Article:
Alexander Thomson Coubrough
by Myrna Coubrough
Born 25 May 1895 in Fitzroy, Victoria, Alexander Thomson Coubrough was the youngest of five children of Charles Purvis Coubrough and his wife, Ruth Ellen Roberts. Alex and his oldest brother, Victor John Thomas, born 1889, were the only two of their parents' children to live past their second birthdays. They were both in the ANAZACs, which I am sure must have been a sore trial for their widowed mother.
Suffering from several shrapnel wounds, Alex was invalided out, home to Australia in December 1915, when Gallipoli was evacuated. His brother, apparently uninjured, was sent to a rest camp in Egypt, before being shipped off to the Somme, where he was killed 19 July 1916. His family never saw him again.
Alex's wounds eventually healed, but he was left without the use of his right arm, and all his life walked with a limp from a mangled right leg.
He never gave up, though. He learned to write again, using his left hand, and before the war was over, he was in the United States on a speaking tour, travelling all over the eastern US to raise funds for the Dardanelles campaign. Back in home Australia after the war, Alex continued his travels, this time on the temperance circuits, where he seems to have been a popular speaker.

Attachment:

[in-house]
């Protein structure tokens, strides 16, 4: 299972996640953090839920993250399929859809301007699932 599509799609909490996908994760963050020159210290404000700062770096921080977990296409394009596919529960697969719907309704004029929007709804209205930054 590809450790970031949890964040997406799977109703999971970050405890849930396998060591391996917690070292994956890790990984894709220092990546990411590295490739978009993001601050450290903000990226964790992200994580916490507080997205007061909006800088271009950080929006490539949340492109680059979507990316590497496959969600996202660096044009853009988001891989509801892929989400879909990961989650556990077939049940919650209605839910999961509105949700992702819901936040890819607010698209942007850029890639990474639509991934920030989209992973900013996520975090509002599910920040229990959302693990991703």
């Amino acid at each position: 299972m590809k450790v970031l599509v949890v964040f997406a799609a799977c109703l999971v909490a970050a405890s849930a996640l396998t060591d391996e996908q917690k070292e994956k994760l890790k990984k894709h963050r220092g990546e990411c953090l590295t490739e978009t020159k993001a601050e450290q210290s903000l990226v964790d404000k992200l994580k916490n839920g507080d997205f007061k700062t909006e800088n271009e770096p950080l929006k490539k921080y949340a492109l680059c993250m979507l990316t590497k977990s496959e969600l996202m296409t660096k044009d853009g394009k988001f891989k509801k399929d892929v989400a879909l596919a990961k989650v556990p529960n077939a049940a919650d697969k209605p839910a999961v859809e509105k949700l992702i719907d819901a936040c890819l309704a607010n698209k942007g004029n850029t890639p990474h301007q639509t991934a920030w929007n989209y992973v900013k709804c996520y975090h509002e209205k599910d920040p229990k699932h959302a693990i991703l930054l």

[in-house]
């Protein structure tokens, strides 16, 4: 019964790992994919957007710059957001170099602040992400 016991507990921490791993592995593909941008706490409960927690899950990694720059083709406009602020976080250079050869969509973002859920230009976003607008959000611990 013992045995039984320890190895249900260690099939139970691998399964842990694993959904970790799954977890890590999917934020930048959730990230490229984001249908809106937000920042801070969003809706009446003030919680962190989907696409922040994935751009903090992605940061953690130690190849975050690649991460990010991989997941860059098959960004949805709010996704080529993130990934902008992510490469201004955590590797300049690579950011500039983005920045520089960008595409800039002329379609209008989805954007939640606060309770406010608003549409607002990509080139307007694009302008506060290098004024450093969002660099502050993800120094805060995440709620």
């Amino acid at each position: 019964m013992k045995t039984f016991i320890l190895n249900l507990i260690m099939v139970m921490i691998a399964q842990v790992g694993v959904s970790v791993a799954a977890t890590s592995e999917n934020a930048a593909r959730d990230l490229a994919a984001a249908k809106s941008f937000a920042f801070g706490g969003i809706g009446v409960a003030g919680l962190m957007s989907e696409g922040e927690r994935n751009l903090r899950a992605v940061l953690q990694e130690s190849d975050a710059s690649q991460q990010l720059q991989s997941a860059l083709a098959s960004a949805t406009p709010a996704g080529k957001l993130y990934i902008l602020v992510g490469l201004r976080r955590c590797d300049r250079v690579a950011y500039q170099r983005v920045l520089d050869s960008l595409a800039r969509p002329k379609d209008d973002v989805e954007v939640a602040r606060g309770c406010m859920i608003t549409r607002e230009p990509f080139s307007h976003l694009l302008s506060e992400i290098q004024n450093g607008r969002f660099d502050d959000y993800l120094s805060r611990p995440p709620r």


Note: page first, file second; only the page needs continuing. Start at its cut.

How hard it must have been on Alex's mother, raising only two of her five children, then losing one of them to the Somme after not having seen him for more than two years, and having her youngest son so seriously disabled.
Alex was married in 1924, to Hilda Thorn, and had one daughter, June. He died in Launceton, Tasmania, in 1972.
We can never repay the sacrifices of these men and their families.